My motivation for writing this piece comes from the video Look Up, and thus will focus on social media.

Now this is, ultimately, a harmless triviality (we shan’t dwell on the obvious irony of a video that condemns social media out-of-hand becoming widely watched due to that very technology), but it is emblematic of a deeper and far more worrying trend: it often seems that the only people willing to engage in critiques of technology and modernity are fools or, perhaps worse, outright reactionaries.
‘All distances in time and space are shrinking. Places that a person previously reached after weeks and months on the road are now reached by airplane overnight. What a person previously received news of only after years, if at all, is now experienced hourly over the radio in no time. The germination and flourishing of plants that remained concealed through the seasons, film now exhibits in a single minute. Film shows the distant cities of the most ancient civilisations as if they stood as this very moment amidst today’s street traffic.’ –Martin Heidegger
         We might add to this: ‘And now information technology allows for people with whom we would never speak ready access to our lives, to retain connections that would be otherwise sundered, and to engage with and experience cultures on the far side of the world.’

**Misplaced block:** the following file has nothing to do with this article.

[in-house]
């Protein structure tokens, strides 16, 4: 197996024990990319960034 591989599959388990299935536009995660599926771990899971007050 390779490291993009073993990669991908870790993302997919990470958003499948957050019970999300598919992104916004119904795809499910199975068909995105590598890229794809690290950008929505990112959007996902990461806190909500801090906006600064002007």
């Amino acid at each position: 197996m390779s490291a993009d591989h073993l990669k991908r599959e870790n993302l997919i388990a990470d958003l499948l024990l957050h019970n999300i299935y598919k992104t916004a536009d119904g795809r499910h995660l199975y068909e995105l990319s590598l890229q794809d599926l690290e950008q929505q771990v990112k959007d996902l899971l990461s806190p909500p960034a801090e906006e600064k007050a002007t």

At a first glance, the above might seem to be an unambiguous praise of the miracles of technology, but we must not let ourselves be deceived: Heidegger’s relationship with technology is most certainly not one of ready praise, it is one of suspicion…but not outright hostility either. In his own words: ‘Technology is not demonic, but its essence is mysterious.’ [own emphasis] The spirit of this expression may, perhaps, be expounded as follows: we are as mistaken in assuming that technology is out-right evil as we are that it will save the world. There are, of course, subtleties to this statement that are lost by my literalising paraphrase (to borrow an expression from Graham Harman), and I advise the reader to find a copy of Heidegger’s essay The Question Concerning Technology to appreciate what is meant by both ‘technology’ and ‘essence,’ but for our immediate purposes, we can read the above loosely.
            Before we continue with the more abstract points, let us first discuss the video itself. Questions of its quality aside (personally, I found it laughably trite and obvious), what are the main points to extract here? That social media technology has forced us apart under the guise of bringing us together, that we have lost the simple relationship of the face-to-face and the spontaneity of meeting new people. Now, as is often the case, there is partial truth to all these points (there’s partial truth to most points).

            We should not disguise the problems that social media (or any form of technology) creates, this much is obvious. But, neither must we try and hide from the benefits it provides. I will here direct the reader to this excellent article for a similar discussion of ‘pros’ and ‘cons’ of modernity.